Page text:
A major medical group has issued new guidance on detecting and treating the leading cause of death in pregnant women and new mothers in the United States.

Heart disease accounts for 26.5% of pregnancy-related deaths, and rates are highest among black women and those with low incomes. On Friday, the American College of Obstetricians and Gynecologists (ACOG) responded with new guid...

Being obese and commuting by car can be a deadly mix, a new study warns.

Researchers analyzed data on more than 163,000 adults, aged 37 to 73, in the United Kingdom. The participants were followed for an average of five years.

Compared to people of normal weight who walked or cycled to work (active commuters), those who were obese and commuted by ...

When you eat during the day could influence your chances of surviving a heart attack, a new study finds.

Specifically, skipping breakfast and eating dinner late in the evening were associated with poorer recovery and increased risk of death, scientists report.

"Our research shows that the two eating behaviors are independently linked with poorer outcomes after a heart attack...

Your heart will thank you if you replace red meat with healthy plant proteins.

Doing so will lower your odds for heart disease, according to a new study.

Researchers analyzed data from 36 trials involving more than 1,800 people to learn how different diets affected heart disease risk factors such as blood pressure, cholesterol, triglycerides and lipoproteins.

They ...

If you're a couch potato, get moving. Your life could depend on it.

Researchers say replacing 30 minutes a day of sitting with physical activity could cut your risk of premature death by nearly half.

They examined 14 years of data on inactivity and activity with more than 92,500 people in an American Cancer Society study.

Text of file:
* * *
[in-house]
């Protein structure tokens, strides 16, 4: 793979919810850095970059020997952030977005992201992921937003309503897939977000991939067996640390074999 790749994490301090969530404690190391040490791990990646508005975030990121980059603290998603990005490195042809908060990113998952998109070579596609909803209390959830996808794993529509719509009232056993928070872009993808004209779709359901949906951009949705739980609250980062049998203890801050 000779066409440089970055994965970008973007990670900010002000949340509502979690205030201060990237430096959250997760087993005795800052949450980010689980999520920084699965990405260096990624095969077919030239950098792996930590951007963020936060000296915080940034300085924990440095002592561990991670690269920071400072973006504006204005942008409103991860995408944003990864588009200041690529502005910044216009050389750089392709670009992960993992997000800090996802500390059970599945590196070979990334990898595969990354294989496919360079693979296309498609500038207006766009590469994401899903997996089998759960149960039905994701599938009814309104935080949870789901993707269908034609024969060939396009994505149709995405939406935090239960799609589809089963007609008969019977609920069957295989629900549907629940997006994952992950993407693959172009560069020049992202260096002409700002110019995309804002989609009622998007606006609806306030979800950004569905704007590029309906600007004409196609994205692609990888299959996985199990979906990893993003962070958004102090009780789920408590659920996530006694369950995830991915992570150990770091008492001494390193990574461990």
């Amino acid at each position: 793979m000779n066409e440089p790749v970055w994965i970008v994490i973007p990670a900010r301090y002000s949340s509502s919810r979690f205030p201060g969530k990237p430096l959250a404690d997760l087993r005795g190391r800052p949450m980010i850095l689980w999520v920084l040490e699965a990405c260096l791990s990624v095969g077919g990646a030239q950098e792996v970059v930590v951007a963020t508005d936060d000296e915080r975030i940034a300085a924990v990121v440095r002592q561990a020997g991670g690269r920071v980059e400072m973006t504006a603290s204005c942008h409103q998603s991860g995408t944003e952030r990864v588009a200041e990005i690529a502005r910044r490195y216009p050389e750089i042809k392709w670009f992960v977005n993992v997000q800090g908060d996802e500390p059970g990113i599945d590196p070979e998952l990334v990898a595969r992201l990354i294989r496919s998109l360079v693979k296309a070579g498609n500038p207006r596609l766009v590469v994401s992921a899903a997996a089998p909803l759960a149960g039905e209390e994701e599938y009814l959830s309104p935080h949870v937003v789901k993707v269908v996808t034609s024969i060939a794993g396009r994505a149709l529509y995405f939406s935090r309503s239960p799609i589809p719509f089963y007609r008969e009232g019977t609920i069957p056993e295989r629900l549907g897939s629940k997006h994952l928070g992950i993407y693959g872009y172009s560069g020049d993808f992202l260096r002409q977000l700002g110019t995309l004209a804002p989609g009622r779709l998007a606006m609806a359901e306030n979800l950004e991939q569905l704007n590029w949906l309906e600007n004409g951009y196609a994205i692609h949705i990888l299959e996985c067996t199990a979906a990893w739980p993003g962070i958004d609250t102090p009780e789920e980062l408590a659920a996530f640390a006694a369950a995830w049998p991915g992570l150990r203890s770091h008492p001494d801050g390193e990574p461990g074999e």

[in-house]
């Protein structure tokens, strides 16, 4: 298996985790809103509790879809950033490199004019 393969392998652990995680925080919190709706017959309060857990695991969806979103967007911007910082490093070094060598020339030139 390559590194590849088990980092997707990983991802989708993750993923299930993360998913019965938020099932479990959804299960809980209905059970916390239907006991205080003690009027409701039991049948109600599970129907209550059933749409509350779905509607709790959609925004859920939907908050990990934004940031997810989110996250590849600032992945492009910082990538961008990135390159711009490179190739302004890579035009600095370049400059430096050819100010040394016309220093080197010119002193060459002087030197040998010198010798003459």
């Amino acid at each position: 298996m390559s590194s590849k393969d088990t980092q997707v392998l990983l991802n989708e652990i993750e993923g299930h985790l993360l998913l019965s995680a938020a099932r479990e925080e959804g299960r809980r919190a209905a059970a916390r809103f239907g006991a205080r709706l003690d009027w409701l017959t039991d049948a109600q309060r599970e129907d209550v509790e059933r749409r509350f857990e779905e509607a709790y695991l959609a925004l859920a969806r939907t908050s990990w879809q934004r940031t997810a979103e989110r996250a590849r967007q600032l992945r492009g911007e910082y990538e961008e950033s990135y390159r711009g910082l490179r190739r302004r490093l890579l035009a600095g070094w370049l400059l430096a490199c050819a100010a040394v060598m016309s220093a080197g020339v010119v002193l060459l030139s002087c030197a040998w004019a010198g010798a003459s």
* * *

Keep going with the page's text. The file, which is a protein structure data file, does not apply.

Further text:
Among those participants who were least act...

More U.S. veterans are at increased risk for heart disease, a looming public health problem, researchers say.

They analyzed data from more than 153,000 people who took part in the National Health Interview Survey, conducted by the U.S. Centers for Disease Control and Prevention, in 2012, 2013, 2014 and 2015.

Vets between the ages of 35 and 70 reported significantly more hear...

Although Americans are suffering fewer heart attacks, the rate is dramatically increasing among those under 40.

In fact, 20 percent of people who have a heart attack are 40 or younger, a rate that has risen 2 percent a year for 10 years, new research reports.

Some of these people are now in their 20s and early 30s, said senior study author Dr. Ron Blankstein, a cardiologist ...

"Athlete's heart" -- an enlarged heart created by intense physical training -- is a common and often brushed-off condition within elite and professional sports.

But a new study of National Football League players is raising concern about the long-term consequences of athlete's heart when it comes to retirees who have long left the field.

These retirees are as likely to have ...

Can you tell how long you'll live? For seniors, how fit you are may offer a clearer forecast of life span than traditional markers such as high blood pressure, high cholesterol, diabetes and smoking, a new study suggests.

It included more than 6,500 people, age 70 and older, who had an exercise stress test between 1991 and 2009. The test measured their fitness by having them exercise ...

Cholesterol-lowering statins are already known to help cut heart risks for seniors and the middle-aged. Now, research confirms the meds can also help people aged 75 and older.

"Statin therapy has been shown to prevent cardiovascular disease in a wide range of people, but there has been uncertainty about its efficacy and safety among older people," said lead investigator Anthony Keech...